I found out today that a writer friend whom I’d only met online, never in person, passed away recently. I was sad to hear of his passing. He was always sharing knowledge and funny memes and stories about penguins and potatoes with his online community. He wrote poetry that was shared hundreds, if not thousands, of times. He wrote short stories and erotica and likely other things I didn’t know about. He poked fun at political nonsense and generally made the world a better place just by being in it. When I read his obituary, I was expecting to read at least a few of these things. It mentioned he was a writer with one book (he had many) and about his surviving family. Really? That’s all you could write about him? We weren’t close, but even I have more to say about him than his obit. It reminded me of my grandmother’s funeral where the pastor was obviously reading from a script prepared for him, and her major accomplishments after 94 years on this earth included being married to a man who died in an accident decades before and she played softball. Wow. The culmination of 94 years, and the only thing anyone could think to ask the pastor to say about her outside her family life was that she played softball? It was a shame to witness such a lack of depth to her service. And later I realized he got all this from her obit. Wow.
Now, I know that not everyone can write New York Times-style obituaries (which tend to be pieces of art and wonderful tributes to those who have passed on, and generally dedicated to those who have accomplished great things, which not all of us have—or have we, but they just weren’t acknowledged by the greater population? But, I digress, as newspaper space is dwindling, and so, apparently, is the art of a beautiful tribute to a loved one.), and I know that it’s hard to think of good things to say about your dear departed one when you’re so overwrought with grief and being inundated with funeral details that need to be taken care of now. But for a man who spent his life writing and loving words, it seemed pitiful reading his scant obit. It was online, so space shouldn’t have been an issue. Even including a link to his poem that’s been shared umpteen times would have been something to attest to his memory. It’s too bad he didn’t have a chance to write his own obit. I’m sure it would have been beautiful.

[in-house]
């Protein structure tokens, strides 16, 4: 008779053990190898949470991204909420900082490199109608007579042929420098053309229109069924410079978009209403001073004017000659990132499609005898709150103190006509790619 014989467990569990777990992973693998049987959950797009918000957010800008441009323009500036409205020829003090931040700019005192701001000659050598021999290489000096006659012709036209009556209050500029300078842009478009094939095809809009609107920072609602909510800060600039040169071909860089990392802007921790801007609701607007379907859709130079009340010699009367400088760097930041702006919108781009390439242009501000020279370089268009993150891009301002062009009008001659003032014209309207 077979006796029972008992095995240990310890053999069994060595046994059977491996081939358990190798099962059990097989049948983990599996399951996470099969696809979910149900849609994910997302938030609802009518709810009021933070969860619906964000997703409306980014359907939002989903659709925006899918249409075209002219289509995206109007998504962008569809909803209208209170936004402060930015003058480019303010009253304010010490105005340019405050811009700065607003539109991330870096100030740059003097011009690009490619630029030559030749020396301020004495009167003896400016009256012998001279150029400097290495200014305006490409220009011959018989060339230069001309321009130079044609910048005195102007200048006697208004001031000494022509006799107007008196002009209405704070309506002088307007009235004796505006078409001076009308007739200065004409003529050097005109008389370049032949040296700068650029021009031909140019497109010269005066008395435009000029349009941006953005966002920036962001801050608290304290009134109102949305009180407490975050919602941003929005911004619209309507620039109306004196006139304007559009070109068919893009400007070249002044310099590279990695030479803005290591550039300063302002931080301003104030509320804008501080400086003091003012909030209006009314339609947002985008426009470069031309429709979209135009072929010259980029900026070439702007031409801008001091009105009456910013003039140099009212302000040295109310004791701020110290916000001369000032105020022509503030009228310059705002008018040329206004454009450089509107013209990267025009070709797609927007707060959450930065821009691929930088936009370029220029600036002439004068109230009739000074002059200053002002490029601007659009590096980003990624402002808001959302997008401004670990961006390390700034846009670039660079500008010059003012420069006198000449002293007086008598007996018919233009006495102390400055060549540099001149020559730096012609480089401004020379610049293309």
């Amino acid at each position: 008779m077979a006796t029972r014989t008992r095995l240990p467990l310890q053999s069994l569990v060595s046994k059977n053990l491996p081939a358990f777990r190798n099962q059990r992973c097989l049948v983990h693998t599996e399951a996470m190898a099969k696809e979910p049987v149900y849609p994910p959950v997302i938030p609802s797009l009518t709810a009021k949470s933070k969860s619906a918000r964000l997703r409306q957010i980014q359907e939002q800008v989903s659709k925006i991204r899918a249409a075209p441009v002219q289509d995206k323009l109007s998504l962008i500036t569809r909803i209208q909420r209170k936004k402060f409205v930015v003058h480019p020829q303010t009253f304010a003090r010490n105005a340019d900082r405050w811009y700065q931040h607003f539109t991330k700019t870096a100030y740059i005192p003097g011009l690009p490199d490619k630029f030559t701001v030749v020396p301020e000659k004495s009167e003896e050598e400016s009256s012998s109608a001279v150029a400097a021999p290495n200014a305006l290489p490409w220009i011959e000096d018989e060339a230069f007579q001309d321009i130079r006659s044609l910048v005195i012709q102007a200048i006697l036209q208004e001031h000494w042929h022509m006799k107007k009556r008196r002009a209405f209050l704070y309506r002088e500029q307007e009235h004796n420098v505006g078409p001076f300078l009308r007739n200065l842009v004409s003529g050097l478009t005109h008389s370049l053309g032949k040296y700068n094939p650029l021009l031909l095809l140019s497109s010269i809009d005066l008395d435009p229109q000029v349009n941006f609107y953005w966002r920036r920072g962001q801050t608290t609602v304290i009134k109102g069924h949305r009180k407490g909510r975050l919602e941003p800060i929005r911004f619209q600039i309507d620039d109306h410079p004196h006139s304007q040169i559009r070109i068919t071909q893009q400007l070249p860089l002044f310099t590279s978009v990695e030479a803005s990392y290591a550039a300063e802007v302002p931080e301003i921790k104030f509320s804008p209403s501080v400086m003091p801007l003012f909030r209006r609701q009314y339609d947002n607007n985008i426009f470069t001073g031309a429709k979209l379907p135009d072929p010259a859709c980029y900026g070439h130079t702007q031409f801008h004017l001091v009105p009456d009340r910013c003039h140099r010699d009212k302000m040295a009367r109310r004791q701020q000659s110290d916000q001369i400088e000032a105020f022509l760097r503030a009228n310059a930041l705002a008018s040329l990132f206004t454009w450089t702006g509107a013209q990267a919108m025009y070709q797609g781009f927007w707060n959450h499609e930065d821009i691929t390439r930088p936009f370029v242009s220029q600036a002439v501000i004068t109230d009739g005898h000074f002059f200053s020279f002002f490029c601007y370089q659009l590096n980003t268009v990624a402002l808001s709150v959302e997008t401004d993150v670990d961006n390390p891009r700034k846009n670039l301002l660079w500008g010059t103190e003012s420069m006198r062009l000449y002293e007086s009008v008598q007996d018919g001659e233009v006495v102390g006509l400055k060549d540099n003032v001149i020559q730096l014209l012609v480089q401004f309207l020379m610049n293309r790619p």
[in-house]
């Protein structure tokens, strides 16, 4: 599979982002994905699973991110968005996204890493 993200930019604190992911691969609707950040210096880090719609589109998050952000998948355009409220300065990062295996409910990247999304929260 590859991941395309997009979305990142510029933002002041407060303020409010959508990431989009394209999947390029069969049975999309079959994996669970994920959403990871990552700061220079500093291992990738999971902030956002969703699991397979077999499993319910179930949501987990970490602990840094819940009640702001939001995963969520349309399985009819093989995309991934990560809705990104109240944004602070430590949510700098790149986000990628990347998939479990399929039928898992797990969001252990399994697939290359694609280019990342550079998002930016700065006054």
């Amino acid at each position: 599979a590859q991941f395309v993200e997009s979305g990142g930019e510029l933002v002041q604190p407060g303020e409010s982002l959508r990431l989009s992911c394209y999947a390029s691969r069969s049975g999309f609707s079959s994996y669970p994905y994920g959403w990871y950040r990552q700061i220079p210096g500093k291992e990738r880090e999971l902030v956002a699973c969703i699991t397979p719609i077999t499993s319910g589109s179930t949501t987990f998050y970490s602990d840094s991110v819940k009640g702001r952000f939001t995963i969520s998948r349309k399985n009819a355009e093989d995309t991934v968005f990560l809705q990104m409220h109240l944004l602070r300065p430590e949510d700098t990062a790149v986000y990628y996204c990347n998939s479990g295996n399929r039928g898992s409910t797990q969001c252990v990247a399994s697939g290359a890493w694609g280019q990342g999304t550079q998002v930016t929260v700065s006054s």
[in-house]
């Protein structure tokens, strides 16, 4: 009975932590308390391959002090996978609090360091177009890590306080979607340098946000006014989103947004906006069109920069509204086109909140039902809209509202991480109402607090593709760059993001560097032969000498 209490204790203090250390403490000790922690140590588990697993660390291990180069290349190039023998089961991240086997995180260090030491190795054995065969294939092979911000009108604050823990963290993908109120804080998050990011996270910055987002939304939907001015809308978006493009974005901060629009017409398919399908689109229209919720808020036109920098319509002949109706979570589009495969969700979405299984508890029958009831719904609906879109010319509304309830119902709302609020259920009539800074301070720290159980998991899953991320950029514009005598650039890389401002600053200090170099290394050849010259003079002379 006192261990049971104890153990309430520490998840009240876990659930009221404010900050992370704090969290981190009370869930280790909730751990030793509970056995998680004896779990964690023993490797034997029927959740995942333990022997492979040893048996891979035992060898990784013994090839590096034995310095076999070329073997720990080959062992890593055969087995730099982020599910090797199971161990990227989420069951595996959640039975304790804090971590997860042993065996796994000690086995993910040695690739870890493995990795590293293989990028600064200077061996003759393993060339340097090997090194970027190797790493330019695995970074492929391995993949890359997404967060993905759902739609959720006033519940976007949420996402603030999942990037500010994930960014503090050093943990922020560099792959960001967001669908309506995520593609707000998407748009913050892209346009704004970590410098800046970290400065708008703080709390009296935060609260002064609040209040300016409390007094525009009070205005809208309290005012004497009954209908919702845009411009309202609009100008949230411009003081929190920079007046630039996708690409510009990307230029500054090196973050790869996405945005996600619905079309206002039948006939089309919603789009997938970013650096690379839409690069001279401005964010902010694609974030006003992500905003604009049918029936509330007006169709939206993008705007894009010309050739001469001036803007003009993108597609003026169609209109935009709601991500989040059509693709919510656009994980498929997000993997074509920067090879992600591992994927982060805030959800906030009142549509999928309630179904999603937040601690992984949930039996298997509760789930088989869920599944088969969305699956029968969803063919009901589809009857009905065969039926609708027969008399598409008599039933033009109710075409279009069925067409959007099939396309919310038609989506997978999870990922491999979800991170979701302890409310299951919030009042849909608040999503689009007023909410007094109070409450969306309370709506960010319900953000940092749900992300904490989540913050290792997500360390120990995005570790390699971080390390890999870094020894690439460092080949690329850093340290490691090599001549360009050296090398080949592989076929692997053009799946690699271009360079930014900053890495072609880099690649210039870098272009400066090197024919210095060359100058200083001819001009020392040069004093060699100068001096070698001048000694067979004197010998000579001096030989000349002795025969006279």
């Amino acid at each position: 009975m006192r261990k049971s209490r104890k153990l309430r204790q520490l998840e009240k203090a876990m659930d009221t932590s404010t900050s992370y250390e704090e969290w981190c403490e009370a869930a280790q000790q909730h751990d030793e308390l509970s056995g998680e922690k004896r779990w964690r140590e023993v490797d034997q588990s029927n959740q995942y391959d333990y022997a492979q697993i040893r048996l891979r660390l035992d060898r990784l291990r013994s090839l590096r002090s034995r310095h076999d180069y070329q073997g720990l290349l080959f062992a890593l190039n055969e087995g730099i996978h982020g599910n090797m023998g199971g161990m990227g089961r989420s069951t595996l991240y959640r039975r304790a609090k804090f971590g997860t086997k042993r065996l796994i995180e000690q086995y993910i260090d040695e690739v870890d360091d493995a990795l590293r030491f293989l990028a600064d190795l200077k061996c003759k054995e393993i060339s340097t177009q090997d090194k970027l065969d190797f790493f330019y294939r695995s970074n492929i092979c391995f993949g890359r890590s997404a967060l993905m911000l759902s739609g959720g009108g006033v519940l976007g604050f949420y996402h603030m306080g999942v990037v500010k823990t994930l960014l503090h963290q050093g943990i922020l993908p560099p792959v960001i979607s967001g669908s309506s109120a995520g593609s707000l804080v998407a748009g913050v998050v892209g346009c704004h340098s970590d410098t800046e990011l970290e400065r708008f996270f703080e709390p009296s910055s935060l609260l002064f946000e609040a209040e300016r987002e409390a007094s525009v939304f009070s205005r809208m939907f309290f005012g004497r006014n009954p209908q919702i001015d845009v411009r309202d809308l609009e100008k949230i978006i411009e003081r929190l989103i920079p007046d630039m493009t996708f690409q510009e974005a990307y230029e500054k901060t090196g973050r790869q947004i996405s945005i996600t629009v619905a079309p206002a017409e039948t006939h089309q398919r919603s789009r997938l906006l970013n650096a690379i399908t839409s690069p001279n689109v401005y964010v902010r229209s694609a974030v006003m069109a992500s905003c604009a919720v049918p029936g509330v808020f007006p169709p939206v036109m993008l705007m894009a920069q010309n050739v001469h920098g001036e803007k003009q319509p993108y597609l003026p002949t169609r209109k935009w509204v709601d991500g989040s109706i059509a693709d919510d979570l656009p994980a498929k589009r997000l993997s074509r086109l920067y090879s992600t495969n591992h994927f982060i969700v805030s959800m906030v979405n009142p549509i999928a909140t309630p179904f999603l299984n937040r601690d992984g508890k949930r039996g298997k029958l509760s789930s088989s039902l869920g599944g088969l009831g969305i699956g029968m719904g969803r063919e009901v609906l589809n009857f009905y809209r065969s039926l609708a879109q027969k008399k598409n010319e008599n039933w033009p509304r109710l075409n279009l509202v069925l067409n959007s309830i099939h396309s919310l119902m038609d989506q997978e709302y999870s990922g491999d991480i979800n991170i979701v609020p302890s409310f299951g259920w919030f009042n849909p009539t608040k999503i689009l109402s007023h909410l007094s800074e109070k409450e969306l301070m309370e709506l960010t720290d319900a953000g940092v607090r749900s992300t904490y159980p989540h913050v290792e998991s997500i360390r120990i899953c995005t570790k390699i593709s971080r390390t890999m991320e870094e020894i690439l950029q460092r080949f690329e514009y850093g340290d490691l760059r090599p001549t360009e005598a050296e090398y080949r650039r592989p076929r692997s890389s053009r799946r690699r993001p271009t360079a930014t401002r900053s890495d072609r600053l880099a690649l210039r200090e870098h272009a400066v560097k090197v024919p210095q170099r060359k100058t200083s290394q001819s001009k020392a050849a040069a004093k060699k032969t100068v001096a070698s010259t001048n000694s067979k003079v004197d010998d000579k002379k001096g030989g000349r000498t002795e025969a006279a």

R.I.P. Alan W. Jankowski. Without you, the world has lost a bit of its spark. Here is his poem, We Shall Never Forget (9/11 Tribute): https://www.poemhunter.com/poem/we-shall-never-forget-9-11-tribute/.
WordacCountability Tally March 14:
Short Stories: 903
Grand Total: 19,287